Putting 4-OT loss aside is Hopkins' challenge

Maryland men enjoy first top ranking since '98

Notebook

College Lacrosse

March 28, 2001|By Bill Free | Bill Free,SUN STAFF

Will Johns Hopkins be able to bounce back from one of the most devastating lacrosse defeats in school history?

First-year coach Dave Pietramala is doing everything in his power to make sure the fifth-ranked Blue Jays put aside the bitter disappointment of last Saturday night's 9-8 loss in four overtimes to Virginia and move on.

But Pietramala knows he is fighting a tough battle because of all the hype surrounding that loss. It was not only the longest game ever played by Hopkins, but people don't expect the Blue Jays to lose at Homewood Field, especially when they are leading by three goals at halftime.

What makes it more heart-wrenching for Hopkins is that the opponent was longtime rival Virginia, which has stolen a little thunder in recent years from the Charles Street school. Virginia came to town 2-3, and Hopkins had just upset then-No. 1 Syracuse.

Life was good again for the legion of Blue Jays followers.

But Virginia's Conor Gill ended the euphoria 1:15 into the fourth overtime. He managed to beat Hopkins defender Shawn Nadelen for a wraparound goal that ended the amazing evening. The Blue Jays had never even played a triple-overtime game.

Pietramala said: "It was a tough loss to handle. We had opportunities to win in regulation and didn't, and they had opportunities to win in overtime and did [win]. We didn't execute against their zone in the second half after controlling both ends of the field in the first half."

The Hopkins coach said that Gill made "a very good play" for the winner, "like he has done in the past against Hopkins." But Pietramala said his high regard for Nadelen still stands. "Shawn Nadelen is one of the best defensemen in college lacrosse," said Pietramala.

Pietramala said the Blue Jays put the Virginia loss "behind them" Monday and are preparing for North Carolina.

Terps are No. 1

Maryland was rewarded for its 6-0 start Monday when the United States Intercollegiate Lacrosse Association Coaches poll voted the Terps No. 1 for the first time since April 1998. Maryland started 8-0 that year.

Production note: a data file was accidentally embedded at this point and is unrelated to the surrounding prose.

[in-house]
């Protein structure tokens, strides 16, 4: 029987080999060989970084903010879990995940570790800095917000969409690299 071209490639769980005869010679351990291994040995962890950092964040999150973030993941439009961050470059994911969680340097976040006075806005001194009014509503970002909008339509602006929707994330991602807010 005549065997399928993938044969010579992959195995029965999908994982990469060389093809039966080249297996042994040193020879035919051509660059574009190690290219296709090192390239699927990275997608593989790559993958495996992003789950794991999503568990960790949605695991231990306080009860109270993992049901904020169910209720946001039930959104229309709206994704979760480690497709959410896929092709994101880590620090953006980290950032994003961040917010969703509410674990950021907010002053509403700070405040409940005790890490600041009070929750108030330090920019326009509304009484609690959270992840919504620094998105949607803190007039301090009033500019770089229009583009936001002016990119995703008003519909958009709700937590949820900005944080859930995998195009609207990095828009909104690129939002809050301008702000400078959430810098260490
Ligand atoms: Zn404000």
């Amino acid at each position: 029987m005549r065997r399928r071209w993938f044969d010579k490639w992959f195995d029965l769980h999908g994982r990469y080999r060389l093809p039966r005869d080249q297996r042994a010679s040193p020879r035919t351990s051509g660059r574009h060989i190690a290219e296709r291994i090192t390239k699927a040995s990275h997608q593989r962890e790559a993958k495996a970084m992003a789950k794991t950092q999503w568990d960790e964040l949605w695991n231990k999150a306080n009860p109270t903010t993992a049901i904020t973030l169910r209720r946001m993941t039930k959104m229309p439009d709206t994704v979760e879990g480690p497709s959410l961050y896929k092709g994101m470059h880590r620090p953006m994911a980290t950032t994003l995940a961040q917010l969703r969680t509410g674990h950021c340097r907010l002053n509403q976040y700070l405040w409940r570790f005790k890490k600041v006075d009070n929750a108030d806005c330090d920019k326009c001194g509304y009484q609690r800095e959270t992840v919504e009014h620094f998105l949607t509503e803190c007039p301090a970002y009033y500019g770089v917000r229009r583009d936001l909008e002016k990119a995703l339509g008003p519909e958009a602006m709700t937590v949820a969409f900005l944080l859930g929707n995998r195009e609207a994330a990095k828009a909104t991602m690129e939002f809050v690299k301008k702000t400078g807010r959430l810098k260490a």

Maryland won its seventh straight yesterday, beating No. 13 Bucknell, 8-4, at Byrd Stadium.

What did we do wrong?

That's what they are asking around Curley Field today after Loyola defeated Brown, 11-7, Saturday but still fell from eighth to ninth in this week's USILA coaches poll.

"I guess they didn't want to put us ahead of Notre Dame," said school spokesman David Rosenfeld. The Irish (5-1) and Virginia (3-3) are tied for seventh, while the Greyhounds (4-1) drop a notch.

Loyola is playing well enough on even-strength situations to be unbeaten, allowing 5.8 goals each 60 minutes. It's those man-down goals that are hurting, as the Greyhounds have given up 15 goals in 32 man-down situations.

Winning the close ones

UMBC has put together a 6-0 record in its past six games decided by three goals or fewer, including Saturday's big one-goal victory at Penn State. It was the Retrievers' first win at Penn State since 1986.

UMBC has allowed one extra-man goal in the past three games, and goalkeeper Steve Cusa has a 7.05 goals-against average.

Towson on brink

It is no secret why Towson University has remained on the edge of the elite lacrosse schools for the past five years.

The Tigers have not beaten a Top 10 school since 1996, when they stunned Johns Hopkins, 13-12, at Homewood. Towson gets another shot at a Top 10 rival, No. 9 Loyola, Saturday at 1 p.m. at Curley Field. Loyola has won 11 of the past 14 meetings with Towson.

Pittard power

One has to wonder why plebe attackman Dave Pittard did not start in the first six games for Navy.

It's not as if the Mids (3-3) are loaded with talent and can afford to keep their leading point-producer (Pittard had 18 points on nine goals and nine assists) through six games in reserve.

Baltimore Sun Articles
|
|
|
Please note the green-lined linked article text has been applied commercially without any involvement from our newsroom editors, reporters or any other editorial staff.